On the 3rd of December we held a workshop in London as part of our ongoing design process for Building A Martian House. It was a meeting of the core team; Professor Lucy Berthoud, Bob Myhill, Hugh Broughton, and two of Hugh’s architectural assistants. Also in the room were two of the trustees from the Edward Marshall Trust, who have been funding this part of the project along with the Global MBR Space Settlement Challenge Grant.
We don’t normally write about these types of meetings – we have had a lot of meetings and phone calls alongside the projects public outcomes. But this one was different because it was a chance for some decisions to be made and to move the project forward. The group that attended are all people we have met within our research process. We started talking about building a Martian House three years ago and these are people that we’ve met along the way. And right now they are a core team that are helping make the project happen.
We spent 4 hours going over all of the documentation from our public workshops that we’ve been holding this last year. We were looking for common themes that have come up – thinking about what things were mentioned again and again, what things people always say would be important to their well being on another planet, and how could this help us decide how our Martian House might look.
It was a really exciting day for us all, particularly because for the first time we had a sense of an overview of what we’d achieved the last year. Seeing all of the documentation laid out in front of us and remembering people’s ideas and contributions gave us a real sense that this process of public consultation and collective imagining is now coming together. For years we’ve been talking about how to best create an arts practice that uses a participatory, open approach, and have experimented with lots of ways of creating projects that allow people to get involved and contribute on their own terms. This is our largest scale attempt yet to make something where the process – the journey of getting there – is equally as important and as much the work itself as the outcome.
The most important themes we discussed, which will be incorporated into the design for the house, are:
Personalisation and Identity: The importance of being able to customise and personalise your space will become even more important on an isolated, alien place. How do you make your space your own? How can the inhabitants of a house on Mars make their mark?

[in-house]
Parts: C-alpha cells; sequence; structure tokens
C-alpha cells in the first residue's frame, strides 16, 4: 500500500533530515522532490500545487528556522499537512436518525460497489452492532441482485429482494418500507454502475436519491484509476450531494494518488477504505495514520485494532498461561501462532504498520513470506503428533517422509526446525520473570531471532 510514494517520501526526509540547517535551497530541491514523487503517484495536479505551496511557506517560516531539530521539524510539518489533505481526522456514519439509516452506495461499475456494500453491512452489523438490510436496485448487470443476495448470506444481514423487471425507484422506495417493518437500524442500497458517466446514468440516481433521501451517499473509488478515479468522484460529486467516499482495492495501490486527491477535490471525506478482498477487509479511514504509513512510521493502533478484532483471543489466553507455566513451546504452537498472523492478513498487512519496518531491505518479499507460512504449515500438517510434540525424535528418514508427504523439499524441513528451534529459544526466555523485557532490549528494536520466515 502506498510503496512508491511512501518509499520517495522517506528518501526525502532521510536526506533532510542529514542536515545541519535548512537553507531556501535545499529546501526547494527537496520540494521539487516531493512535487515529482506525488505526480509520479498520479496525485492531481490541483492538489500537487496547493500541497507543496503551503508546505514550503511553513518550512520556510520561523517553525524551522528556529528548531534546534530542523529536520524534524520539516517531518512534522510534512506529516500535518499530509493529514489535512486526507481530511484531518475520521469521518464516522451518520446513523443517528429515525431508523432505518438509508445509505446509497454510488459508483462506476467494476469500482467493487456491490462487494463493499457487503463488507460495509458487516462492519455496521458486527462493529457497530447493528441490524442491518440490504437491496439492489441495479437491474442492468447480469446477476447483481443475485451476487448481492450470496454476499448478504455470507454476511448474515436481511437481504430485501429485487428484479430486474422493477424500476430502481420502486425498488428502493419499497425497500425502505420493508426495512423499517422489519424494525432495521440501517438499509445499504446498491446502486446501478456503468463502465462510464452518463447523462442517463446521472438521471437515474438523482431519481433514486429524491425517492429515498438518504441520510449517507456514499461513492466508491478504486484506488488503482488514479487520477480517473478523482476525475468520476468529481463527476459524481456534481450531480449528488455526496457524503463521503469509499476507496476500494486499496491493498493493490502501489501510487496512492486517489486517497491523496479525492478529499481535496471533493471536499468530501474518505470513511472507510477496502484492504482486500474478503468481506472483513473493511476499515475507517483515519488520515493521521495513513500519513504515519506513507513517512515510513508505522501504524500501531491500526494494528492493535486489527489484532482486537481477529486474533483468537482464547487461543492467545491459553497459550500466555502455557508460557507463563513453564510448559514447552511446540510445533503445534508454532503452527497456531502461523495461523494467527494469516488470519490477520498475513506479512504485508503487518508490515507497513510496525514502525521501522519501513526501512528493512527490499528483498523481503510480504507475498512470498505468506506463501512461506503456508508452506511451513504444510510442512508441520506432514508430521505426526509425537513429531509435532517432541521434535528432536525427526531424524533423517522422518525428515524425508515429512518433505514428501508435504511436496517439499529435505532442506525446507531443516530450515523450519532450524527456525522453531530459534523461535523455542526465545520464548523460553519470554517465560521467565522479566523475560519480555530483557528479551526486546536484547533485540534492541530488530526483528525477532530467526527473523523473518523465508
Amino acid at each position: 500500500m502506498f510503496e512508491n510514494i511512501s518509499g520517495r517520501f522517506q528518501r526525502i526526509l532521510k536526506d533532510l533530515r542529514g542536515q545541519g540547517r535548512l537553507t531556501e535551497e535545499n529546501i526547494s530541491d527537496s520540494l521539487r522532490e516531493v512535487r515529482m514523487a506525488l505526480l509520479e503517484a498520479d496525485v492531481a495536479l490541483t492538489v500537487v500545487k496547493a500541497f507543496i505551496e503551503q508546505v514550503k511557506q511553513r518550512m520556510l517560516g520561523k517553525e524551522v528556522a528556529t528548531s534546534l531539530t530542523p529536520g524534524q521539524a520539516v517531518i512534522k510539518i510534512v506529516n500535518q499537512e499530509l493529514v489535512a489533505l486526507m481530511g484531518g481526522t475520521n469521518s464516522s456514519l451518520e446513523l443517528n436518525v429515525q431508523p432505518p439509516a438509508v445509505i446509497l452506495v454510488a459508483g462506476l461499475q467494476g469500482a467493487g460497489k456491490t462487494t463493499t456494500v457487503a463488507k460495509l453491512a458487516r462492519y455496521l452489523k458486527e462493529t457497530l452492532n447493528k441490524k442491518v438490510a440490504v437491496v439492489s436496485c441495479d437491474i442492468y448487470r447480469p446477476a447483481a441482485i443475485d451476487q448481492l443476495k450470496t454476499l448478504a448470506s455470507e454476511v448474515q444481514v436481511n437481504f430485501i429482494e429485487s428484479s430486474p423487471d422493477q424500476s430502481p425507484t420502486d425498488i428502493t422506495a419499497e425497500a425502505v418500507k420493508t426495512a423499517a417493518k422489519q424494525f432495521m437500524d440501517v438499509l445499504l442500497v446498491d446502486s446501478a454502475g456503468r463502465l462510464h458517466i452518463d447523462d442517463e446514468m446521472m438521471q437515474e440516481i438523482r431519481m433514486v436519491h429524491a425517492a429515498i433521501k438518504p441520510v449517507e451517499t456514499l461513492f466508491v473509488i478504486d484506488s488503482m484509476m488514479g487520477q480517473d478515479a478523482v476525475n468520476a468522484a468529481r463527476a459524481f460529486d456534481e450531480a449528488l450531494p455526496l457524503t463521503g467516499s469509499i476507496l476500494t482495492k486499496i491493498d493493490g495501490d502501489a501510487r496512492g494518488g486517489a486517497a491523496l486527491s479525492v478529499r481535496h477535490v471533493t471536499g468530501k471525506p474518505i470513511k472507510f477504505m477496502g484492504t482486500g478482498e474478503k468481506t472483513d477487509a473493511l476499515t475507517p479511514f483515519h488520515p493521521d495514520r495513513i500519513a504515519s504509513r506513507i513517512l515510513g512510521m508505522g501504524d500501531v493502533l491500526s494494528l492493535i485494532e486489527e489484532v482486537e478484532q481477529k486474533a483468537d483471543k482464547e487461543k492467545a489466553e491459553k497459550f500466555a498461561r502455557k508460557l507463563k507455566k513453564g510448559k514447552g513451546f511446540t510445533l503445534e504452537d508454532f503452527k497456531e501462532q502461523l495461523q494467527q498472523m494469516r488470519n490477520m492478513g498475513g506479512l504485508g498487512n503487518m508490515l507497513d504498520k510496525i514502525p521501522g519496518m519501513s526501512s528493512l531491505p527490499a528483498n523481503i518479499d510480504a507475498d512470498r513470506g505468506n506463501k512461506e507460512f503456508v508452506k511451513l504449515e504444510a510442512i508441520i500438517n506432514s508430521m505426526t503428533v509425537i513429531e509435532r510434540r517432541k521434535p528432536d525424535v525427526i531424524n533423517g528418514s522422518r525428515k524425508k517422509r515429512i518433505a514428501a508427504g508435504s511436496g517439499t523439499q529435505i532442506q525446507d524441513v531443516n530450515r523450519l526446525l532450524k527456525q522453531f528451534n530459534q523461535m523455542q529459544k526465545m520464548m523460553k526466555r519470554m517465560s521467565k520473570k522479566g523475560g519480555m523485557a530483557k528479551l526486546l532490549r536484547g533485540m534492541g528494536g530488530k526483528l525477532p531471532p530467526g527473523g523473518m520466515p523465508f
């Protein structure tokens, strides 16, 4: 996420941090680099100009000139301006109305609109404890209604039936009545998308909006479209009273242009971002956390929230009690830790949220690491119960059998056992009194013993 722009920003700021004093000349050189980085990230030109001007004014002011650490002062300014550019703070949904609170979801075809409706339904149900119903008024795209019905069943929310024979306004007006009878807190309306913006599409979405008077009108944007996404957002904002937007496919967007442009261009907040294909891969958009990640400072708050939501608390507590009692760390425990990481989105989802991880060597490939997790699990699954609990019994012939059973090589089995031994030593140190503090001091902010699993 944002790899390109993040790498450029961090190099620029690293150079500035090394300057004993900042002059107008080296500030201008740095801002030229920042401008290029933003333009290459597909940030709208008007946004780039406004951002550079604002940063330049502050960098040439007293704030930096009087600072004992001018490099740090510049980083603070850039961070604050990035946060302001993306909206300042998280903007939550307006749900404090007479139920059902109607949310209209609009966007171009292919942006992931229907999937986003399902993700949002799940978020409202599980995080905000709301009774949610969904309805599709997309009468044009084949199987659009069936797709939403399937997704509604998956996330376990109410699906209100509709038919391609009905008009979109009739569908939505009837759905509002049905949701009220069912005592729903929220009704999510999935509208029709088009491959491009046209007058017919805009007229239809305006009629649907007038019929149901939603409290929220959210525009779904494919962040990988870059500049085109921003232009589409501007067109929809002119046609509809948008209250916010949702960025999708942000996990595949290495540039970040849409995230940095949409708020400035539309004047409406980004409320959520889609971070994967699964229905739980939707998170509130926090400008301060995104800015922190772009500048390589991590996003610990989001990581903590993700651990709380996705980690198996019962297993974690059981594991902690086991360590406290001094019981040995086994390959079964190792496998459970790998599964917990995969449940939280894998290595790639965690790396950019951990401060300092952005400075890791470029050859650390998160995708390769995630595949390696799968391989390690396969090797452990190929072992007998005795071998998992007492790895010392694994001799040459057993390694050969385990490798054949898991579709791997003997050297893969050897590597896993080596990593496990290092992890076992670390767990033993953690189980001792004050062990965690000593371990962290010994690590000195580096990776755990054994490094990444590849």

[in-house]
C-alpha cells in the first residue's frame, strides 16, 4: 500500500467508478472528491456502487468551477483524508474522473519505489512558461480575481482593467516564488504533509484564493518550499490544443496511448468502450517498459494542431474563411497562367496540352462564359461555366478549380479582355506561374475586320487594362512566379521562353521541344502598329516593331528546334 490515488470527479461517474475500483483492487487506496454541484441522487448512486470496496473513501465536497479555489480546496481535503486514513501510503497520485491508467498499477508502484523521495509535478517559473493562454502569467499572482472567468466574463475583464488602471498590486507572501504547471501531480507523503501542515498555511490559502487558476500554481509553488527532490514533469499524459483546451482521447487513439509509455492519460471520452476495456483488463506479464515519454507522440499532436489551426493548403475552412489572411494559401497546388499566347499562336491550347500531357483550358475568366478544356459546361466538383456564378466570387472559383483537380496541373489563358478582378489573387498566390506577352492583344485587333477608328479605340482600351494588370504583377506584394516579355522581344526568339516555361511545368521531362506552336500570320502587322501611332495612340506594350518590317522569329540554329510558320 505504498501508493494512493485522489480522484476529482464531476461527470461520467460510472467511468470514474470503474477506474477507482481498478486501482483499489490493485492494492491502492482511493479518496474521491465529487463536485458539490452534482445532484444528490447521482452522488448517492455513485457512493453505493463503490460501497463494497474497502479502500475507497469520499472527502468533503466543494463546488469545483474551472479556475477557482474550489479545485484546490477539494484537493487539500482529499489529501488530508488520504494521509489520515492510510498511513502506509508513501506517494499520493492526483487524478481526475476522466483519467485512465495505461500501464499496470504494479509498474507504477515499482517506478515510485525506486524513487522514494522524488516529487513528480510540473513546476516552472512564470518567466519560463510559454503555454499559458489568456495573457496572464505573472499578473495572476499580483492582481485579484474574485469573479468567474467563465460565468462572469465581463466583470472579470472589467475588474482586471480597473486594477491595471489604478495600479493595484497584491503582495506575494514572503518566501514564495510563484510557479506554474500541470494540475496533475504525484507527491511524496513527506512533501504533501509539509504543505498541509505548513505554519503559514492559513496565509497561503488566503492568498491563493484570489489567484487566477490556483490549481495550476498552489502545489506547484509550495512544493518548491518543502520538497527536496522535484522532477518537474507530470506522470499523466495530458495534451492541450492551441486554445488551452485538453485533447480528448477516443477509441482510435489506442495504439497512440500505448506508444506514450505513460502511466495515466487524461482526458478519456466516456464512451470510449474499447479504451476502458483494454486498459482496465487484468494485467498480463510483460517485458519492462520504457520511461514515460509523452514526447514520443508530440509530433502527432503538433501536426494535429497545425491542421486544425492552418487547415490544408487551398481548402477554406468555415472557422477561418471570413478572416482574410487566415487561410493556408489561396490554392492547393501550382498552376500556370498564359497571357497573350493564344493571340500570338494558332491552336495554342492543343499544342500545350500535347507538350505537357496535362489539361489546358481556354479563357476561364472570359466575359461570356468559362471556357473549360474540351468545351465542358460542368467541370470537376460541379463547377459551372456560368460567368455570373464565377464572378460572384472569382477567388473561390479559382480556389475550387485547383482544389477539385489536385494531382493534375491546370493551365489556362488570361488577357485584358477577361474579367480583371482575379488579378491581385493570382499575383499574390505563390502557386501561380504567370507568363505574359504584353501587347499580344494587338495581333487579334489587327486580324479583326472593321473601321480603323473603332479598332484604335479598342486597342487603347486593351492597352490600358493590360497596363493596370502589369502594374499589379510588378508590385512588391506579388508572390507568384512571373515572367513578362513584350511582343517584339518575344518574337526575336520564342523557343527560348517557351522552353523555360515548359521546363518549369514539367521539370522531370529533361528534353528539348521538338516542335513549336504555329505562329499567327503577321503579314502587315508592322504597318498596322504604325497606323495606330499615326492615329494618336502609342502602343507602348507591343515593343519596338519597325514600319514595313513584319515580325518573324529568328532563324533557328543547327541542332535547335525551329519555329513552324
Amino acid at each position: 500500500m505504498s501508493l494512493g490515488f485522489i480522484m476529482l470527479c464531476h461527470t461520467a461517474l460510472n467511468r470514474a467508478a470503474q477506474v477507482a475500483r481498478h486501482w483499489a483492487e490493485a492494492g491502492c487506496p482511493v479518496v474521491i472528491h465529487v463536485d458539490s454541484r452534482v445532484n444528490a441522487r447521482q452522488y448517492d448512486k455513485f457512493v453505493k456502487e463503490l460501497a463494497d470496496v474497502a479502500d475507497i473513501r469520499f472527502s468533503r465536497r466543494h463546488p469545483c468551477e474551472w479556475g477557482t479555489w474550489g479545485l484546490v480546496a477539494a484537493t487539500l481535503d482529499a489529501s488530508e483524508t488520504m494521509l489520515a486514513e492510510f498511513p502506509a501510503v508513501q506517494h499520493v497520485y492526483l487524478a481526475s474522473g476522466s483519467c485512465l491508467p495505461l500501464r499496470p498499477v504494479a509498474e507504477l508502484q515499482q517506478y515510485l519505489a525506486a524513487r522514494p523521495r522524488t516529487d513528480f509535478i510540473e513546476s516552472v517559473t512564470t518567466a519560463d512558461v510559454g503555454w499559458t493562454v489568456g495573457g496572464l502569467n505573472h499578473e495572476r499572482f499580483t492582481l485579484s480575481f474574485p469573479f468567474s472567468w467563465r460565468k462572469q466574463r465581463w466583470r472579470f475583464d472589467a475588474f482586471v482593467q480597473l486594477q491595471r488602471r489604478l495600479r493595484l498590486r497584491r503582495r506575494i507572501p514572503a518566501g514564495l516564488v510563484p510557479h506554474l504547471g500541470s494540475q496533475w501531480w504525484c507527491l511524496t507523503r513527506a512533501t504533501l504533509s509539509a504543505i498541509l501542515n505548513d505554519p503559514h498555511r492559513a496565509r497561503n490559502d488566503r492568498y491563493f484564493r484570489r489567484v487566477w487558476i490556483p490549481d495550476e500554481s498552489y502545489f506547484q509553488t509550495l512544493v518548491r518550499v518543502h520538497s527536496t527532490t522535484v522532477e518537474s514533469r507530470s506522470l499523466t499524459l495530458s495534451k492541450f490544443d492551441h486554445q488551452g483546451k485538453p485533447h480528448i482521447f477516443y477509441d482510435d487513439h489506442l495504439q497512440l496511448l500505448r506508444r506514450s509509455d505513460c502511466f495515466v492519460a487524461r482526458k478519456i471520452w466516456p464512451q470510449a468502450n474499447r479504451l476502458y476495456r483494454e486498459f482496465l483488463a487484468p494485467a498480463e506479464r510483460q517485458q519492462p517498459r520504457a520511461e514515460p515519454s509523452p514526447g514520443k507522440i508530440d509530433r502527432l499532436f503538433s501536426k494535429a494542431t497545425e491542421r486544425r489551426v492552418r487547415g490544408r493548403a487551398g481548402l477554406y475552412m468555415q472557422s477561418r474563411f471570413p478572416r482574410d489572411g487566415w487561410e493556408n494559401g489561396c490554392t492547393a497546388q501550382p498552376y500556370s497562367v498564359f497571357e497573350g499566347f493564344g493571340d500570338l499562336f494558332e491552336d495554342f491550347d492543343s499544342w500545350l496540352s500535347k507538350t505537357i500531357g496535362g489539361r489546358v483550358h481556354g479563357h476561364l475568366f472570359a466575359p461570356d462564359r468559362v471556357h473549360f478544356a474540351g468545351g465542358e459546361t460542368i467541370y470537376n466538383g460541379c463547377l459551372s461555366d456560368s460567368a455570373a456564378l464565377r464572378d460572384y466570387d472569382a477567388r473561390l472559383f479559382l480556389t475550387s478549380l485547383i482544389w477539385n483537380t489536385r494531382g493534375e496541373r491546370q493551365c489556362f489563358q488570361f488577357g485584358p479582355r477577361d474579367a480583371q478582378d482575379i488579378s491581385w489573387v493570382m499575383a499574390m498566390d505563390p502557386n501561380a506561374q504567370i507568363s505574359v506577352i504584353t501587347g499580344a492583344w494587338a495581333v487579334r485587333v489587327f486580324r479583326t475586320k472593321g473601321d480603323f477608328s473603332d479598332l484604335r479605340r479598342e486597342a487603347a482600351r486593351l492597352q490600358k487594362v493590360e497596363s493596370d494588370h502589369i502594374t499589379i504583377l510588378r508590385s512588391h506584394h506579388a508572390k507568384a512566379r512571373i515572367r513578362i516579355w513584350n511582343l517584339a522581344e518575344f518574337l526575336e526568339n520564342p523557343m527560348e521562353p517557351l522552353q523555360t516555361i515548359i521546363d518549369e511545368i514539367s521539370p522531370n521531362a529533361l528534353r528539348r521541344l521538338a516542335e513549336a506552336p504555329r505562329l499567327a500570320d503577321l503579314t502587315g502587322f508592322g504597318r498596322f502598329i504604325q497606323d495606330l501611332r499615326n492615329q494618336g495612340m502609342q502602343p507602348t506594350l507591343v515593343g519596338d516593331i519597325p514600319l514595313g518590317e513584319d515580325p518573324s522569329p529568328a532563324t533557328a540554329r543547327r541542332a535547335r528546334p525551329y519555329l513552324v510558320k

Not just functionality: We don’t want an institutionalised space. The house will need to offer more to its inhabitants to sustain them than just pure functionality – aesthetics, art, colour palette all need to be considered.
Celebrate Mars: One participant used this particular phrase in a workshop and it stuck with us. An important part of maintaining good mental health is to appreciate your surroundings and live in the moment. While we want to create reminders of Earth and home, we need to embrace a new home and live in the present, not the past.
Sensory input: Textures, smells and colours take on an increased importance in settings where sensory input is otherwise limited or feels alien – such as in Antarctica. The design should incorporate sensory elements to combat sensory deprivation.
Nature: Can the house incorporate and embrace nature – both local to Mars and familiar nature from Earth? Can we create a juxtaposition between the two environments?
During the meeting we also spoke a lot about the fictional setting of our Martian House. Is it one lone house on Mars or one of many? Who lives in the house? Is it us, or a family or a group of astronauts? And what year is it set in? We have talked a lot about these questions with the public throughout the last year. The answers make really big differences to the design of the house. Some will help us answer questions of well being – for example if our house is one of a community it will be a lot better for inhabitants to maintain good mental health.
So we decided our Martian House will be the first community on Mars, the first time humans are living rather than just surviving. The year was decided on a calculation based on if everything from now went to plan with every Mars mission, and if governments joined private companies to make a push to make it happen. Taking into consideration a two year gap between missions, due to the position of Mars in relation to Earth. The date that we have decided our house will be set in is 2045.
From all of this, Hugh Broughton Architects are now currently drawing the first set of designs. We are learning what an architects process is within this project. The first designs that we get will be the conceptual designs – they are the first ideas that will be modified as we add in technologies when we start working with engineers next year. We’ve got two funding applications in to hopefully allow this phase to start mid way through 2019.
Next for the project – we’re looking forward to seeing these first drawings and releasing some of them. We’ll also be releasing a short film about the work so far and the fictional story of our house on Mars, to get ready for the next stage of prototyping and then building.